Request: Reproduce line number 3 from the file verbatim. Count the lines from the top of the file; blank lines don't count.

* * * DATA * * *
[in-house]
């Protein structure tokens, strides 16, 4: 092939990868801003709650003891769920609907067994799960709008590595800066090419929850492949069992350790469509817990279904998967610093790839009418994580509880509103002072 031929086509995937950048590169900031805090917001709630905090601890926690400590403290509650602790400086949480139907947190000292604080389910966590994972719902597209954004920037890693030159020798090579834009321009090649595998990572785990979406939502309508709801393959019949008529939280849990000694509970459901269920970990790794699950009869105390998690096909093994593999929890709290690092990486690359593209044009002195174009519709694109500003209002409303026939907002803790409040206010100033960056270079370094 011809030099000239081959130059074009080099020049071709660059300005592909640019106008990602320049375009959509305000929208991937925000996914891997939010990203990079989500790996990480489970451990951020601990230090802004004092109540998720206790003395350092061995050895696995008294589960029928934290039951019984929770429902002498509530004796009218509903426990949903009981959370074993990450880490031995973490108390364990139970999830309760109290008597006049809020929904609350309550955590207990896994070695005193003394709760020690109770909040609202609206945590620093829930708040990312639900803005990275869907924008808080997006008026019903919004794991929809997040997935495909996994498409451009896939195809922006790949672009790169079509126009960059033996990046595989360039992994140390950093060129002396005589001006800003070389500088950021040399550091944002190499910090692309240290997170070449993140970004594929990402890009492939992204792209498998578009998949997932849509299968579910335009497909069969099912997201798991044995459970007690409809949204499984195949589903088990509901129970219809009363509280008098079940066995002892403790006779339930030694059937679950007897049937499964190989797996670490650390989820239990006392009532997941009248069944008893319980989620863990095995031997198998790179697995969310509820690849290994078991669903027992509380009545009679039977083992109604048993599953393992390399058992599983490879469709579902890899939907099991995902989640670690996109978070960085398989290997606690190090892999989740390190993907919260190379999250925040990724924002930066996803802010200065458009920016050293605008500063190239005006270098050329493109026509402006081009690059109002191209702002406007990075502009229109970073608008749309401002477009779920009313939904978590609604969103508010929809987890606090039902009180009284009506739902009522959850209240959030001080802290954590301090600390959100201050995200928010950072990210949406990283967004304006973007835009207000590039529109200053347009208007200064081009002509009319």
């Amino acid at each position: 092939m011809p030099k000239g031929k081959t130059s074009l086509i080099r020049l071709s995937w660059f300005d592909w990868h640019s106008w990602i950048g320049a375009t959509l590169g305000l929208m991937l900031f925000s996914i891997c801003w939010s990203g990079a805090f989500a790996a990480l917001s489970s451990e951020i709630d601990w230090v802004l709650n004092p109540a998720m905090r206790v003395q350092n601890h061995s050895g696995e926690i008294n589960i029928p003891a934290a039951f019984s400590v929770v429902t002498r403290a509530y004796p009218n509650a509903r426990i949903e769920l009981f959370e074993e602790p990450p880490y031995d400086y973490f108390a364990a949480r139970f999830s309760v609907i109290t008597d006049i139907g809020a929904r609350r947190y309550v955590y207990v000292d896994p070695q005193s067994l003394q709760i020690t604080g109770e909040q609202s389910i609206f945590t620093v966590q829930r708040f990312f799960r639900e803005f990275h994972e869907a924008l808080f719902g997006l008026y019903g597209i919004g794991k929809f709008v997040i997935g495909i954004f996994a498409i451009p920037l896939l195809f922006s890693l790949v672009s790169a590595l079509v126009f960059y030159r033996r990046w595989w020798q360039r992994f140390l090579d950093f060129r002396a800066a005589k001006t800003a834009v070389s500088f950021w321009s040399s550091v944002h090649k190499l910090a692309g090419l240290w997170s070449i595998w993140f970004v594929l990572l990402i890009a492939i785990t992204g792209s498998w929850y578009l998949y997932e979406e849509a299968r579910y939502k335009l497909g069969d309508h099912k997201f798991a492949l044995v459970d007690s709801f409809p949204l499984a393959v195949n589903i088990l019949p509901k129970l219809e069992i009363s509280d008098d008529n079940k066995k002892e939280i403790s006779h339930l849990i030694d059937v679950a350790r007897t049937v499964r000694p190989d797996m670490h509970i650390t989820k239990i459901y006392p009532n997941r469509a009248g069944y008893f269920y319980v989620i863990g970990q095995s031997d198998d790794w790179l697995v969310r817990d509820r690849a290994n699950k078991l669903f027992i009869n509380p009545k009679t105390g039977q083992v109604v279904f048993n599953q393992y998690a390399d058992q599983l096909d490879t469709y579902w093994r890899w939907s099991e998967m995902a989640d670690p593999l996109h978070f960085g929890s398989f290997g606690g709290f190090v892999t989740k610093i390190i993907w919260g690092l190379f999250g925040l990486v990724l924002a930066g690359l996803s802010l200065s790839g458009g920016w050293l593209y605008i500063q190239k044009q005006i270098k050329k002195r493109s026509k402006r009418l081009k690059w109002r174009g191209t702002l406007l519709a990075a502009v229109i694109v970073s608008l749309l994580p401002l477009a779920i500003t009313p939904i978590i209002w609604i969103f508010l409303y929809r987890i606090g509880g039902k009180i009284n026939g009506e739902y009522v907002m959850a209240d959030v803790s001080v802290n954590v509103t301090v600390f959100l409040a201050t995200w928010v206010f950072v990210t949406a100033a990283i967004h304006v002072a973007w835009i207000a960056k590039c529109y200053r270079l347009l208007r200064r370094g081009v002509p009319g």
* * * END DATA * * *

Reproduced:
């Amino acid at each position: 092939m011809p030099k000239g031929k081959t130059s074009l086509i080099r020049l071709s995937w660059f300005d592909w990868h640019s106008w990602i950048g320049a375009t959509l590169g305000l929208m991937l900031f925000s996914i891997c801003w939010s990203g990079a805090f989500a790996a990480l917001s489970s451990e951020i709630d601990w230090v802004l709650n004092p109540a998720m905090r206790v003395q350092n601890h061995s050895g696995e926690i008294n589960i029928p003891a934290a039951f019984s400590v929770v429902t002498r403290a509530y004796p009218n509650a509903r426990i949903e769920l009981f959370e074993e602790p990450p880490y031995d400086y973490f108390a364990a949480r139970f999830s309760v609907i109290t008597d006049i139907g809020a929904r609350r947190y309550v955590y207990v000292d896994p070695q005193s067994l003394q709760i020690t604080g109770e909040q609202s389910i609206f945590t620093v966590q829930r708040f990312f799960r639900e803005f990275h994972e869907a924008l808080f719902g997006l008026y019903g597209i919004g794991k929809f709008v997040i997935g495909i954004f996994a498409i451009p920037l896939l195809f922006s890693l790949v672009s790169a590595l079509v126009f960059y030159r033996r990046w595989w020798q360039r992994f140390l090579d950093f060129r002396a800066a005589k001006t800003a834009v070389s500088f950021w321009s040399s550091v944002h090649k190499l910090a692309g090419l240290w997170s070449i595998w993140f970004v594929l990572l990402i890009a492939i785990t992204g792209s498998w929850y578009l998949y997932e979406e849509a299968r579910y939502k335009l497909g069969d309508h099912k997201f798991a492949l044995v459970d007690s709801f409809p949204l499984a393959v195949n589903i088990l019949p509901k129970l219809e069992i009363s509280d008098d008529n079940k066995k002892e939280i403790s006779h339930l849990i030694d059937v679950a350790r007897t049937v499964r000694p190989d797996m670490h509970i650390t989820k239990i459901y006392p009532n997941r469509a009248g069944y008893f269920y319980v989620i863990g970990q095995s031997d198998d790794w790179l697995v969310r817990d509820r690849a290994n699950k078991l669903f027992i009869n509380p009545k009679t105390g039977q083992v109604v279904f048993n599953q393992y998690a390399d058992q599983l096909d490879t469709y579902w093994r890899w939907s099991e998967m995902a989640d670690p593999l996109h978070f960085g929890s398989f290997g606690g709290f190090v892999t989740k610093i390190i993907w919260g690092l190379f999250g925040l990486v990724l924002a930066g690359l996803s802010l200065s790839g458009g920016w050293l593209y605008i500063q190239k044009q005006i270098k050329k002195r493109s026509k402006r009418l081009k690059w109002r174009g191209t702002l406007l519709a990075a502009v229109i694109v970073s608008l749309l994580p401002l477009a779920i500003t009313p939904i978590i209002w609604i969103f508010l409303y929809r987890i606090g509880g039902k009180i009284n026939g009506e739902y009522v907002m959850a209240d959030v803790s001080v802290n954590v509103t301090v600390f959100l409040a201050t995200w928010v206010f950072v990210t949406a100033a990283i967004h304006v002072a973007w835009i207000a960056k590039c529109y200053r270079l347009l208007r200064r370094g081009v002509p009319g």